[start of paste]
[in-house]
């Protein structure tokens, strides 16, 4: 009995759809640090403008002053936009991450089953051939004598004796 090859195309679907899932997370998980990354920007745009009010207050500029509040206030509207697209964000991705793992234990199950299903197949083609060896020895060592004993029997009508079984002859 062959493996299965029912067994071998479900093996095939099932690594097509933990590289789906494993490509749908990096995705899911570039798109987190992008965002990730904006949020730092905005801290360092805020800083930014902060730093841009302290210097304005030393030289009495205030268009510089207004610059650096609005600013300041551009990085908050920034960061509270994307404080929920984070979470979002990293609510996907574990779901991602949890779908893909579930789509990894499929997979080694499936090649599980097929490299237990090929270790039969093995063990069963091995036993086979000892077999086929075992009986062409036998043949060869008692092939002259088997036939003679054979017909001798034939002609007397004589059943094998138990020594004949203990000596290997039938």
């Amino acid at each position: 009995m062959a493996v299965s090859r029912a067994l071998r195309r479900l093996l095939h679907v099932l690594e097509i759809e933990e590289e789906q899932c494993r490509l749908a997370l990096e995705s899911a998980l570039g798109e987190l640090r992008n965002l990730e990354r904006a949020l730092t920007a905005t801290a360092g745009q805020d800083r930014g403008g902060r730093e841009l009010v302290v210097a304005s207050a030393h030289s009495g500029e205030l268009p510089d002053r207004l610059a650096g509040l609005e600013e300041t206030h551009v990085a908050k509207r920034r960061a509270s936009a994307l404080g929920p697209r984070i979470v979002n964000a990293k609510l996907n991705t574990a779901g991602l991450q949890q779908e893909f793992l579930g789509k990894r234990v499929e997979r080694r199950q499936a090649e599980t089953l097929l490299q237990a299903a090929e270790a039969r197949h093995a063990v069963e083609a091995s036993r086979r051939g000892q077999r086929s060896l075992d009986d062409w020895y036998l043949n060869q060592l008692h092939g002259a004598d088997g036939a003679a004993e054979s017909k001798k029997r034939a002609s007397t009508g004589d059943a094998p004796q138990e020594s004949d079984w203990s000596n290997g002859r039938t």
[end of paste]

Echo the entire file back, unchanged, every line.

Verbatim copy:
[in-house]
């Protein structure tokens, strides 16, 4: 009995759809640090403008002053936009991450089953051939004598004796 090859195309679907899932997370998980990354920007745009009010207050500029509040206030509207697209964000991705793992234990199950299903197949083609060896020895060592004993029997009508079984002859 062959493996299965029912067994071998479900093996095939099932690594097509933990590289789906494993490509749908990096995705899911570039798109987190992008965002990730904006949020730092905005801290360092805020800083930014902060730093841009302290210097304005030393030289009495205030268009510089207004610059650096609005600013300041551009990085908050920034960061509270994307404080929920984070979470979002990293609510996907574990779901991602949890779908893909579930789509990894499929997979080694499936090649599980097929490299237990090929270790039969093995063990069963091995036993086979000892077999086929075992009986062409036998043949060869008692092939002259088997036939003679054979017909001798034939002609007397004589059943094998138990020594004949203990000596290997039938």
């Amino acid at each position: 009995m062959a493996v299965s090859r029912a067994l071998r195309r479900l093996l095939h679907v099932l690594e097509i759809e933990e590289e789906q899932c494993r490509l749908a997370l990096e995705s899911a998980l570039g798109e987190l640090r992008n965002l990730e990354r904006a949020l730092t920007a905005t801290a360092g745009q805020d800083r930014g403008g902060r730093e841009l009010v302290v210097a304005s207050a030393h030289s009495g500029e205030l268009p510089d002053r207004l610059a650096g509040l609005e600013e300041t206030h551009v990085a908050k509207r920034r960061a509270s936009a994307l404080g929920p697209r984070i979470v979002n964000a990293k609510l996907n991705t574990a779901g991602l991450q949890q779908e893909f793992l579930g789509k990894r234990v499929e997979r080694r199950q499936a090649e599980t089953l097929l490299q237990a299903a090929e270790a039969r197949h093995a063990v069963e083609a091995s036993r086979r051939g000892q077999r086929s060896l075992d009986d062409w020895y036998l043949n060869q060592l008692h092939g002259a004598d088997g036939a003679a004993e054979s017909k001798k029997r034939a002609s007397t009508g004589d059943a094998p004796q138990e020594s004949d079984w203990s000596n290997g002859r039938t």